Investing social capital

By Barbara Spector

After Facebook’s blockbuster IPO filing, the business press overflowed with articles about the value of social networks. Lamentably, not enough attention is being paid to the value of social capital.

Wikipedia defines social capital as a sociological concept that “refers to the value of social relations and the role of cooperation and confidence to get collective or economic results.” In other words, your organization’s financial performance is affected (a) by the way that people in the organization treat others and (b) by the organization’s involvement in the community.

Just Born Inc., the family-owned maker of Peeps and Mike & Ike candy, posts on its website ( a 20-point list entitled “Our Philosophy,” emphasizing people rather than profits. For example, “We believe vision, compassion, courage, and integrity are the cornerstones upon which we build each day and each endeavor.” “We believe great things happen when everyday courtesy, kindness, and humor are woven into all our personal and professional interactions.” “We believe how we achieve is as important as what we achieve.”

This edition profiles two family business leaders who invested social capital and changed their corporate cultures to emphasize interpersonal relationships. Charlie Luck, CEO of Luck Companies, instituted a program called Values-Based Leadership after noticing that his management team was not functioning well. Mark Peters, who became CEO of Butterball Farms Inc. after his father’s death, inherited a company with an annual turnover rate of more than 200% because employees were treated poorly. Peters quickly made dramatic moves to demonstrate his commitment to employees.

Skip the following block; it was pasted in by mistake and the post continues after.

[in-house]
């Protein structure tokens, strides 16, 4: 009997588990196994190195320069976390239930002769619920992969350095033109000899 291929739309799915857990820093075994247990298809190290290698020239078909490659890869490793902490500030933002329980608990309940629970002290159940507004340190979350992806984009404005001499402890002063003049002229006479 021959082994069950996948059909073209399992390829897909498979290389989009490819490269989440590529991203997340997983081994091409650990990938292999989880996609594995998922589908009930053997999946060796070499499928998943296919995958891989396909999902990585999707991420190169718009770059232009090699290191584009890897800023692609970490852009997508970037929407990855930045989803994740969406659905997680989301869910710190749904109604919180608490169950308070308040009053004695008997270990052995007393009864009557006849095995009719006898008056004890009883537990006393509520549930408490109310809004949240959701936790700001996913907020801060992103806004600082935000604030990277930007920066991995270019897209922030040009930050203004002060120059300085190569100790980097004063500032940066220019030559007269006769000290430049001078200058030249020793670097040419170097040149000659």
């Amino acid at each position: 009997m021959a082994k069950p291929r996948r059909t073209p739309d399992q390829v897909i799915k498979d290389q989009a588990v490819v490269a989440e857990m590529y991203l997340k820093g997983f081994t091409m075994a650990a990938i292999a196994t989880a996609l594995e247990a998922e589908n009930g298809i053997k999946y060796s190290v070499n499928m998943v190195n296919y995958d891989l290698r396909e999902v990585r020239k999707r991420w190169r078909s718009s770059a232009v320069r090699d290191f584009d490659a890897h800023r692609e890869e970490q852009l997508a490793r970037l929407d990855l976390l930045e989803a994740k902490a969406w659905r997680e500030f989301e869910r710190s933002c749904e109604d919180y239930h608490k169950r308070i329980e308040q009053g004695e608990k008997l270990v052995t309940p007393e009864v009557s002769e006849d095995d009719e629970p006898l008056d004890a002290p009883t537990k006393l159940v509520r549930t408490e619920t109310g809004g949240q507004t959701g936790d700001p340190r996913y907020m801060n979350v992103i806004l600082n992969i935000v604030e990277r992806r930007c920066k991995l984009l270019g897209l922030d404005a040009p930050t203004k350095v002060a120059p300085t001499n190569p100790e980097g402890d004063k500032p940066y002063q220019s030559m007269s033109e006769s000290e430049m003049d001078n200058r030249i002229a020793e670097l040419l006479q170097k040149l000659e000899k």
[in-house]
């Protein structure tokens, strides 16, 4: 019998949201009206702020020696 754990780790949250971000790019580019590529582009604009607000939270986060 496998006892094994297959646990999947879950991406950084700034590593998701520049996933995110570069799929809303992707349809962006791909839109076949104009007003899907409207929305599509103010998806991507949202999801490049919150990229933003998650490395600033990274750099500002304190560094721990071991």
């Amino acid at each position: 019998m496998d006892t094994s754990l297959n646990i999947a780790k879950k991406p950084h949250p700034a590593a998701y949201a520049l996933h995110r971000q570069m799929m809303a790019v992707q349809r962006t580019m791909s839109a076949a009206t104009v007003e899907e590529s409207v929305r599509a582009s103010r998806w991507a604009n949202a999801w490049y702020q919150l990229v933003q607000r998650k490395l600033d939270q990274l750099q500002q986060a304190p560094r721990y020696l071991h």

In a 2009 article in the academic journal Family Business Review (22[3]:193-5. 2009), researchers Ritch L. Sorenson and Leonard Bierman wrote that family firms have an advantage that other companies lack: family social capital, which they defined as “resources within the family that can be made available to the business.” They noted, “In family businesses family beliefs form the basis for values, norms, and expectations that guide interactions among stakeholders, including employees and customers.”

Your family’s values, relationships, reputation and community participation can be an asset. To leverage your social capital investment, Sorenson and Bierman recommend forming a family council, holding family meetings and documenting your family values. As part of your plan to pass your financial capital to the next generation, make sure you develop a way to transition your social capital, as well.







Copyright 2012 by Family Business Magazine. This article may not be posted online or reproduced in any form, including photocopy, without permssion from the publisher. For reprint information, contact

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May/June 2012


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